OK, it’s Belgium which is a small car market, but the trend is similar to the UK; people are covering fewer miles and keeping their cars for longer as new cars such as battery powered models are priced beyond their salary level. Here’s the word from AG;
According to a study that AG Insurance recently conducted, 62% of Belgians indicate that they have deliberately driven less in the past year. Furthermore, almost 40% of Belgians have saved on the expenses for their car in the same period. One less car wash is not a problem, but the fact that more than 20% of the respondents indicate that they have also saved on the maintenance of the car, gives cause for thought.
Some 47% also think it is (very) important that repairs to a car are done in a sustainable way, which suggests that networks like e2e are onto something when it comes to green spare parts.
Belgians are driving less
The most striking result from the survey conducted by AG is that 62% of respondents indicate that they have deliberately driven less in the past year. For 61%, financial reasons (for example due to the energy crisis) play a role in this, while 47% say they also drive less out of concern for the environment. For 16% of Belgians, more teleworking means fewer kilometres on the clock.
Those who drive a limited number of kilometres per year appear to be more convinced or more able to drive less than those who drive more kilometres. In the group that drives a maximum of 7,500 km per year, more than 65% have deliberately driven less in the past year. For those who do more than 25,000 km per year, this percentage is 53%.
There appears to be no clear trend between “deliberately driving less last year” and “age group” says AG, Age plays no role in the above-mentioned reduction in miles/Kms travelled.
Cutting back on servicing
In addition to deliberately driving less, Belgians also save on the costs related to a car. 37% of Belgians indicate that they have recently saved on the maintenance of their vehicle for financial reasons. That said, many modern cars don’t show a service warning light for some 12-16,000 miles in some cases, so perhaps drivers are simply obeying the manufacturer’s instructions?
About 22% deliberately spent less on the maintenance of the car. About 17% have saved on tyres, while 14% indicate that they will carry out repairs later or even not for financial reasons. Just over 1 in 4 Belgians have also postponed or reduced their visit to the car wash.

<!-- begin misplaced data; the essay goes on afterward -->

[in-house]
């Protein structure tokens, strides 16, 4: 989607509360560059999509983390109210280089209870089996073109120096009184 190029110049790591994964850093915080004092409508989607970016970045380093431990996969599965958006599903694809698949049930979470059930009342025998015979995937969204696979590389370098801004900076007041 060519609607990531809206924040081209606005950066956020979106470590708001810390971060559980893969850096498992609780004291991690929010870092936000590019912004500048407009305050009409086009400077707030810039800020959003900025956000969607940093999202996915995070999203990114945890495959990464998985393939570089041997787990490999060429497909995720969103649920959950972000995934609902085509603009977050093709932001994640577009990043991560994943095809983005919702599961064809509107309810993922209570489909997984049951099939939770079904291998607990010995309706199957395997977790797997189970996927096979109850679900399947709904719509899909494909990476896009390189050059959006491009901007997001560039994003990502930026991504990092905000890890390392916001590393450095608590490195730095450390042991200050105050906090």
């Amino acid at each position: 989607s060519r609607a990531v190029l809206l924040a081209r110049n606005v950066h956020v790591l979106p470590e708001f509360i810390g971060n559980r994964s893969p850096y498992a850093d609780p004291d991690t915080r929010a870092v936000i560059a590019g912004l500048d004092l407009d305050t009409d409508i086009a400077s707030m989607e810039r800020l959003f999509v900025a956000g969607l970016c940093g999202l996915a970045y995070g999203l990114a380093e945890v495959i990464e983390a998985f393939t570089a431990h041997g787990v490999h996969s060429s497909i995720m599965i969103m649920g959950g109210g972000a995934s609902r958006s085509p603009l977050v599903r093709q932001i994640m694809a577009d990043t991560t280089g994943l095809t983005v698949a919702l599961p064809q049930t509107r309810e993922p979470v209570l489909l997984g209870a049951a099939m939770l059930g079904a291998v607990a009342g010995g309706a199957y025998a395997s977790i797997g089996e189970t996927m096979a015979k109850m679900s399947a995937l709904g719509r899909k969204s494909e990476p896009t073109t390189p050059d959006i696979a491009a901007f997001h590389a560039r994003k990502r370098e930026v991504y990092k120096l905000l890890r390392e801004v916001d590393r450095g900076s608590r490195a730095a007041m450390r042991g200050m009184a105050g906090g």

Within this theme we also see a number of significant regional differences:
- In the north of the country, 36% have saved on car costs, compared to 45% in the south.
- We also see differences in savings on maintenance (19% North vs. 26% South) and repairs (12% North vs. 16% South). The car wash, on the other hand, is more likely to be skipped in the north (28%) than in the south (22%) of the country.
In line with the observation that about half of the respondents indicate that they take the car less from the stables for environmental reasons, an equally large group of Belgians (more than 47%) also thinks it is important that repairs to their car are done in such an environmentally friendly way. AG responds to this in various ways.
For example, more and more “green parts” (second-hand parts) are used in repairs, instead of new parts. Furthermore, AG also promotes, for example, the technique of Paintless Dent Removal” (PDR) in repairing small dents. PDR is a manual method to repair small dents in the bodywork without the use of paint or energy. Much more sustainable than other methods that do involve painting, for example.
AG is promoting the use of this sustainable PDR technology this week at its Car Repair Days in Namur (5 and 6 May, Namur Expo), where some 1,500 drivers can have up to 3 dents removed from their cars free of charge.
Some other fun facts from the survey
The AG survey also reveals a number of fun facts about the Belgian and his car (use):
- 56% of Belgians bought their car new, compared to 44% second-hand.
- Unfortunately, the view on Belgian roads is quite colourless: no less than 70% of Belgian cars are black (23%), white (12%) or grey (20% light grey and 15% dark grey). Yellow (2%); green (2%) and red (7%) provide a good 10% slightly more frivolous colors on Belgian roads.